There are two main motivations:
(1) Performance: IDL types may be large and not all IDL types may have C++11 mapping with efficient move constructors. For example, an IDL structure containing an array does not have an efficient move-ctor. Current mapping for an IDL struct type (section 6.13.1) requires an explicit constructor accepting values for each member by value in the order they are specified in IDL. Although this method is sufficient in most cases, it is not optimal. Particularly, the types that don't support efficient move-ctor.
(2) Usability: Often C+11 standard library containers could be constructed using several alternatives. For instance, a string member in a struct may be constructed using any of its 9 constructors or a vector may be constructed using any of its 7 constructors. Currently, the IDL2C+11 specification allows construction of members of a structure using only two kinds of constructors: copy-ctor and move-ctor. (due to the pass-by-value rule mentioned above)
Resolution: The IDL2C++11 mapping of structures could be enhanced to construct large objects in-place. Provide a way to construct the member objects of a struct in-place using a perfect-forwarding constructor. The intent is to support all the ways of constructing all the member objects from the constructor of the parent object. Moreover, a perfect-forwarding constructor may eliminate the need for a move, which may lead to some performance improvements.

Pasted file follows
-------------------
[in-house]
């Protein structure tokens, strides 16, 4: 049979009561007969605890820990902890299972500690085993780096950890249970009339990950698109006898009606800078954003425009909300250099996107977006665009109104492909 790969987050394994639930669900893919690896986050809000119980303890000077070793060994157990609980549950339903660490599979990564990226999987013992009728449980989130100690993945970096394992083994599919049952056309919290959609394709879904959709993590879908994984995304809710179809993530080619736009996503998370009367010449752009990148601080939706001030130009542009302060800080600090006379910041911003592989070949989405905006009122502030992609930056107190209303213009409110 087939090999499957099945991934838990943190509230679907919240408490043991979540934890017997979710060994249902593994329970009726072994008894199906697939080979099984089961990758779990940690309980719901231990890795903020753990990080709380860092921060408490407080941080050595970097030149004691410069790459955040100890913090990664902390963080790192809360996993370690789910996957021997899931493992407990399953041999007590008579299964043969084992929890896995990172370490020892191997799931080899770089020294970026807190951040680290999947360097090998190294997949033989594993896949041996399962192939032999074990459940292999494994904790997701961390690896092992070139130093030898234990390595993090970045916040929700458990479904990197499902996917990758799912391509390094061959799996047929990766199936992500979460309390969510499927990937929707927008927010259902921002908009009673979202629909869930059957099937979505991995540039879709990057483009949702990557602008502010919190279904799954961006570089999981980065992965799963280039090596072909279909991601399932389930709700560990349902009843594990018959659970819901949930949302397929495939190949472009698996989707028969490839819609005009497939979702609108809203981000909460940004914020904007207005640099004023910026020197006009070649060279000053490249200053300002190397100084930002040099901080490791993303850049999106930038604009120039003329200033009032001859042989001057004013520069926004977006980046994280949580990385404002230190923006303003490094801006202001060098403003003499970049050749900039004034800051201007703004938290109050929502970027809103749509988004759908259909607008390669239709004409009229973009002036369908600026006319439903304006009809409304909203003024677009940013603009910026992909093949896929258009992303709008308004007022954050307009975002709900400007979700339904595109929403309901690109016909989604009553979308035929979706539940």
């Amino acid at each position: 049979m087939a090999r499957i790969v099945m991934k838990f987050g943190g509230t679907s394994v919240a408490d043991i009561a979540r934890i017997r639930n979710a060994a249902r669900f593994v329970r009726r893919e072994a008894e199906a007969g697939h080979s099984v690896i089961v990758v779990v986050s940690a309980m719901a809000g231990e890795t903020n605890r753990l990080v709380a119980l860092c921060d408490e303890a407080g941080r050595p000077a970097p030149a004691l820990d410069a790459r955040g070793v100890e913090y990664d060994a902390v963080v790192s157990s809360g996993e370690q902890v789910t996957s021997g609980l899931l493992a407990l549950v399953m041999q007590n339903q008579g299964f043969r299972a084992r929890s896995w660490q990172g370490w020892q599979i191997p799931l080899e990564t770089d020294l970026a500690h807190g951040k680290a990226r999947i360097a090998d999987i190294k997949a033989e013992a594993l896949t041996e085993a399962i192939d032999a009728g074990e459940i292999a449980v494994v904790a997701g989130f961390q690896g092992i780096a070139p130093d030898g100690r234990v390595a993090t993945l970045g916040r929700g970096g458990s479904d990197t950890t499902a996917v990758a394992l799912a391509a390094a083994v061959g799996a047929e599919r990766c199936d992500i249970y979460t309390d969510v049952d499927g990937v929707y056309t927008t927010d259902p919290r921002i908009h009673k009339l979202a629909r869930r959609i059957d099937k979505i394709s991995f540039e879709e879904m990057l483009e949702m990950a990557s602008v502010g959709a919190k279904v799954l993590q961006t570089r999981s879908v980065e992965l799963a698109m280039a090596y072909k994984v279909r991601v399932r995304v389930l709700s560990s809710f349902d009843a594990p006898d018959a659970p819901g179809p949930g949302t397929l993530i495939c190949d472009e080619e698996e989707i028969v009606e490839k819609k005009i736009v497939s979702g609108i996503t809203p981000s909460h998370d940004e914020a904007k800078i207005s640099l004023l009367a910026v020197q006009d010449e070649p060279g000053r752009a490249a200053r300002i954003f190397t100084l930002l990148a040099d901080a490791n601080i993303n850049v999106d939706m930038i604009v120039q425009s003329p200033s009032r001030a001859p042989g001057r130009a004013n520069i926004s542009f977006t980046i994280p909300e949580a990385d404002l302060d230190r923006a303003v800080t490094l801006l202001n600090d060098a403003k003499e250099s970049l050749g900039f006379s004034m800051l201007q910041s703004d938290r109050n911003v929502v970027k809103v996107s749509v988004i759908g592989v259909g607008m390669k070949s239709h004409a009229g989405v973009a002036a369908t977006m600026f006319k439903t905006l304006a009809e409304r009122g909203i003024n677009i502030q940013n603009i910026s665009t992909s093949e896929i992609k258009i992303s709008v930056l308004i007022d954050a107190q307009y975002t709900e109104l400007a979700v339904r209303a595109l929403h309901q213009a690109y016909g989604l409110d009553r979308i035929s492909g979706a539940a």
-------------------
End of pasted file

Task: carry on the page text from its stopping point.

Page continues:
The solution relies on an idiom known as piecewise_construct idiom. It relies on a perfect-forwarding constructor that takes as many tuples as there are members in a struct. Each tuple encapsulates the parameters to construct one member. Tuples are needed because member ctor could take several parameters and the user may be interested in using them. For instance, using an allocator for std::vector. The user of the struct calls std::forward_as_tuple for each member object to group the parameters in a tuple. The special constructor simply forwards the tuples to the respective member.
The C++ standard library uses this idiom for std::map and std::unordered_map to construct complex objects in-place using the emplace operations. However, more general uses have been identified: http://cpptruths.blogspot.com/2012/06/perfect-forwarding-of-parameter-groups.html